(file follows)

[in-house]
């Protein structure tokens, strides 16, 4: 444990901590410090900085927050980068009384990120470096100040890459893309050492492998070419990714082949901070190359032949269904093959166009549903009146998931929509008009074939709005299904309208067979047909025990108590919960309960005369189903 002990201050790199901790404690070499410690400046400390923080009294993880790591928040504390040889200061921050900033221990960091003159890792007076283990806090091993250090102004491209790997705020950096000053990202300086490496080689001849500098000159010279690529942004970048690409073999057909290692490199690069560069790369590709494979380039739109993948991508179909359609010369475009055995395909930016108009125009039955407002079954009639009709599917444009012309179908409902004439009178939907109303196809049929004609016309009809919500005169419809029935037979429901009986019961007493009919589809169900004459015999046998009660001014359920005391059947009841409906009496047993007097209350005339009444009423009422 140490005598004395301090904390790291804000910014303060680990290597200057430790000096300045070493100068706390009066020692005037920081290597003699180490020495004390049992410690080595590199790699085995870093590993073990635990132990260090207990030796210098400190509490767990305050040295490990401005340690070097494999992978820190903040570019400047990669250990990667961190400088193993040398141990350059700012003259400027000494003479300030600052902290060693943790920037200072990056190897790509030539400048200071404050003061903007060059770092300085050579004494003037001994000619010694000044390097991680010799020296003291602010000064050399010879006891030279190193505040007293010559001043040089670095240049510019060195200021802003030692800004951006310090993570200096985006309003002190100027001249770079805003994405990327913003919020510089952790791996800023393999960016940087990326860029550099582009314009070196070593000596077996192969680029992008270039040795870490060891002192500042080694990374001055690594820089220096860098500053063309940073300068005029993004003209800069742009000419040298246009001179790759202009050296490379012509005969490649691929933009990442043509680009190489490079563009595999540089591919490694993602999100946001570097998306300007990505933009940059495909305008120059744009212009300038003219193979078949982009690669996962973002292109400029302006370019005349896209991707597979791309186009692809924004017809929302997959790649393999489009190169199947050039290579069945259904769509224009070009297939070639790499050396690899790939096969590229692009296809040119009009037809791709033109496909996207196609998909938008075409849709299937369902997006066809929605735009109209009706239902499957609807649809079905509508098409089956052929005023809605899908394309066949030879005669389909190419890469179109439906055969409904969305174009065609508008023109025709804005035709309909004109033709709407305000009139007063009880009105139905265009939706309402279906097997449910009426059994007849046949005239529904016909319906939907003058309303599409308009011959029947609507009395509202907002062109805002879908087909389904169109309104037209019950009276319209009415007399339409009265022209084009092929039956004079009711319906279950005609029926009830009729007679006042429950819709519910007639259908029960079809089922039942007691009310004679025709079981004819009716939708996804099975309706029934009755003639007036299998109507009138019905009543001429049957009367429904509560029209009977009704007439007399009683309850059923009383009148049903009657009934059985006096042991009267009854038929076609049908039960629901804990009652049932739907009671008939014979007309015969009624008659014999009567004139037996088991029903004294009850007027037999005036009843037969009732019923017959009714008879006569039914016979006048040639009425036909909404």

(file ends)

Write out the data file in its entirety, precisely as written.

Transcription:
[in-house]
């Protein structure tokens, strides 16, 4: 444990901590410090900085927050980068009384990120470096100040890459893309050492492998070419990714082949901070190359032949269904093959166009549903009146998931929509008009074939709005299904309208067979047909025990108590919960309960005369189903 002990201050790199901790404690070499410690400046400390923080009294993880790591928040504390040889200061921050900033221990960091003159890792007076283990806090091993250090102004491209790997705020950096000053990202300086490496080689001849500098000159010279690529942004970048690409073999057909290692490199690069560069790369590709494979380039739109993948991508179909359609010369475009055995395909930016108009125009039955407002079954009639009709599917444009012309179908409902004439009178939907109303196809049929004609016309009809919500005169419809029935037979429901009986019961007493009919589809169900004459015999046998009660001014359920005391059947009841409906009496047993007097209350005339009444009423009422 140490005598004395301090904390790291804000910014303060680990290597200057430790000096300045070493100068706390009066020692005037920081290597003699180490020495004390049992410690080595590199790699085995870093590993073990635990132990260090207990030796210098400190509490767990305050040295490990401005340690070097494999992978820190903040570019400047990669250990990667961190400088193993040398141990350059700012003259400027000494003479300030600052902290060693943790920037200072990056190897790509030539400048200071404050003061903007060059770092300085050579004494003037001994000619010694000044390097991680010799020296003291602010000064050399010879006891030279190193505040007293010559001043040089670095240049510019060195200021802003030692800004951006310090993570200096985006309003002190100027001249770079805003994405990327913003919020510089952790791996800023393999960016940087990326860029550099582009314009070196070593000596077996192969680029992008270039040795870490060891002192500042080694990374001055690594820089220096860098500053063309940073300068005029993004003209800069742009000419040298246009001179790759202009050296490379012509005969490649691929933009990442043509680009190489490079563009595999540089591919490694993602999100946001570097998306300007990505933009940059495909305008120059744009212009300038003219193979078949982009690669996962973002292109400029302006370019005349896209991707597979791309186009692809924004017809929302997959790649393999489009190169199947050039290579069945259904769509224009070009297939070639790499050396690899790939096969590229692009296809040119009009037809791709033109496909996207196609998909938008075409849709299937369902997006066809929605735009109209009706239902499957609807649809079905509508098409089956052929005023809605899908394309066949030879005669389909190419890469179109439906055969409904969305174009065609508008023109025709804005035709309909004109033709709407305000009139007063009880009105139905265009939706309402279906097997449910009426059994007849046949005239529904016909319906939907003058309303599409308009011959029947609507009395509202907002062109805002879908087909389904169109309104037209019950009276319209009415007399339409009265022209084009092929039956004079009711319906279950005609029926009830009729007679006042429950819709519910007639259908029960079809089922039942007691009310004679025709079981004819009716939708996804099975309706029934009755003639007036299998109507009138019905009543001429049957009367429904509560029209009977009704007439007399009683309850059923009383009148049903009657009934059985006096042991009267009854038929076609049908039960629901804990009652049932739907009671008939014979007309015969009624008659014999009567004139037996088991029903004294009850007027037999005036009843037969009732019923017959009714008879006569039914016979006048040639009425036909909404």